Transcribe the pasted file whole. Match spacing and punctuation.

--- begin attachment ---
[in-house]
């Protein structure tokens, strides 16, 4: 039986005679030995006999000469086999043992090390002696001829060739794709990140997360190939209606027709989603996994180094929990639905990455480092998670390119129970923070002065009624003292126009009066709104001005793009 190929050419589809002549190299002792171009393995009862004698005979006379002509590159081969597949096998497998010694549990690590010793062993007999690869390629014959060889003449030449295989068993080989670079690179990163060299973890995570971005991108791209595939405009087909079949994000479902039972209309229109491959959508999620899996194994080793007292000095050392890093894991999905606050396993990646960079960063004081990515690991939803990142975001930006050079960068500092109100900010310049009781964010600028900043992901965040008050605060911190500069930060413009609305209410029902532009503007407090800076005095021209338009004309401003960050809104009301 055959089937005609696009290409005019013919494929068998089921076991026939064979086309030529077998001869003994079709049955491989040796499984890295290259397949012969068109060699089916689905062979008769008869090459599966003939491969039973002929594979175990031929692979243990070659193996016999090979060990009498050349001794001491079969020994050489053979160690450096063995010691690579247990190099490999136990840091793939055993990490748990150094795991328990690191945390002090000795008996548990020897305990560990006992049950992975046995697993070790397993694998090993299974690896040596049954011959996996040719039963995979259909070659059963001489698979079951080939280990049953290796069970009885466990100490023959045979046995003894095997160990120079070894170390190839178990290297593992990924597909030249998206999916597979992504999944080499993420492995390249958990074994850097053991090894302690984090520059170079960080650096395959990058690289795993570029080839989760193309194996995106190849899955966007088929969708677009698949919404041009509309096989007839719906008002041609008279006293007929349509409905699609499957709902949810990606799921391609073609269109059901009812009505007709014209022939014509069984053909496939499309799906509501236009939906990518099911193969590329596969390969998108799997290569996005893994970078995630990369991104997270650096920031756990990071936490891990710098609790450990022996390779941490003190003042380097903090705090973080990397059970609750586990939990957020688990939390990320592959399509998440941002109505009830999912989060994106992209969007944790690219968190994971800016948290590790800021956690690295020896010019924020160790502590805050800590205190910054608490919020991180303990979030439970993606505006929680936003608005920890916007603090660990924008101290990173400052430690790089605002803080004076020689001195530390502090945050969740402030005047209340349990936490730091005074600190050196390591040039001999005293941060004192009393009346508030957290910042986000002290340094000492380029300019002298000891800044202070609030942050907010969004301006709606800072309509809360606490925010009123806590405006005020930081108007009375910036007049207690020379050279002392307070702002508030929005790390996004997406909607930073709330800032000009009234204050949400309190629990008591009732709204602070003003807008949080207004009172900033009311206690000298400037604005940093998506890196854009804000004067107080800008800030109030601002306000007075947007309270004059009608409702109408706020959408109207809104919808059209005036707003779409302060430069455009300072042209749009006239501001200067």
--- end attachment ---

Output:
[in-house]
């Protein structure tokens, strides 16, 4: 039986005679030995006999000469086999043992090390002696001829060739794709990140997360190939209606027709989603996994180094929990639905990455480092998670390119129970923070002065009624003292126009009066709104001005793009 190929050419589809002549190299002792171009393995009862004698005979006379002509590159081969597949096998497998010694549990690590010793062993007999690869390629014959060889003449030449295989068993080989670079690179990163060299973890995570971005991108791209595939405009087909079949994000479902039972209309229109491959959508999620899996194994080793007292000095050392890093894991999905606050396993990646960079960063004081990515690991939803990142975001930006050079960068500092109100900010310049009781964010600028900043992901965040008050605060911190500069930060413009609305209410029902532009503007407090800076005095021209338009004309401003960050809104009301 055959089937005609696009290409005019013919494929068998089921076991026939064979086309030529077998001869003994079709049955491989040796499984890295290259397949012969068109060699089916689905062979008769008869090459599966003939491969039973002929594979175990031929692979243990070659193996016999090979060990009498050349001794001491079969020994050489053979160690450096063995010691690579247990190099490999136990840091793939055993990490748990150094795991328990690191945390002090000795008996548990020897305990560990006992049950992975046995697993070790397993694998090993299974690896040596049954011959996996040719039963995979259909070659059963001489698979079951080939280990049953290796069970009885466990100490023959045979046995003894095997160990120079070894170390190839178990290297593992990924597909030249998206999916597979992504999944080499993420492995390249958990074994850097053991090894302690984090520059170079960080650096395959990058690289795993570029080839989760193309194996995106190849899955966007088929969708677009698949919404041009509309096989007839719906008002041609008279006293007929349509409905699609499957709902949810990606799921391609073609269109059901009812009505007709014209022939014509069984053909496939499309799906509501236009939906990518099911193969590329596969390969998108799997290569996005893994970078995630990369991104997270650096920031756990990071936490891990710098609790450990022996390779941490003190003042380097903090705090973080990397059970609750586990939990957020688990939390990320592959399509998440941002109505009830999912989060994106992209969007944790690219968190994971800016948290590790800021956690690295020896010019924020160790502590805050800590205190910054608490919020991180303990979030439970993606505006929680936003608005920890916007603090660990924008101290990173400052430690790089605002803080004076020689001195530390502090945050969740402030005047209340349990936490730091005074600190050196390591040039001999005293941060004192009393009346508030957290910042986000002290340094000492380029300019002298000891800044202070609030942050907010969004301006709606800072309509809360606490925010009123806590405006005020930081108007009375910036007049207690020379050279002392307070702002508030929005790390996004997406909607930073709330800032000009009234204050949400309190629990008591009732709204602070003003807008949080207004009172900033009311206690000298400037604005940093998506890196854009804000004067107080800008800030109030601002306000007075947007309270004059009608409702109408706020959408109207809104919808059209005036707003779409302060430069455009300072042209749009006239501001200067």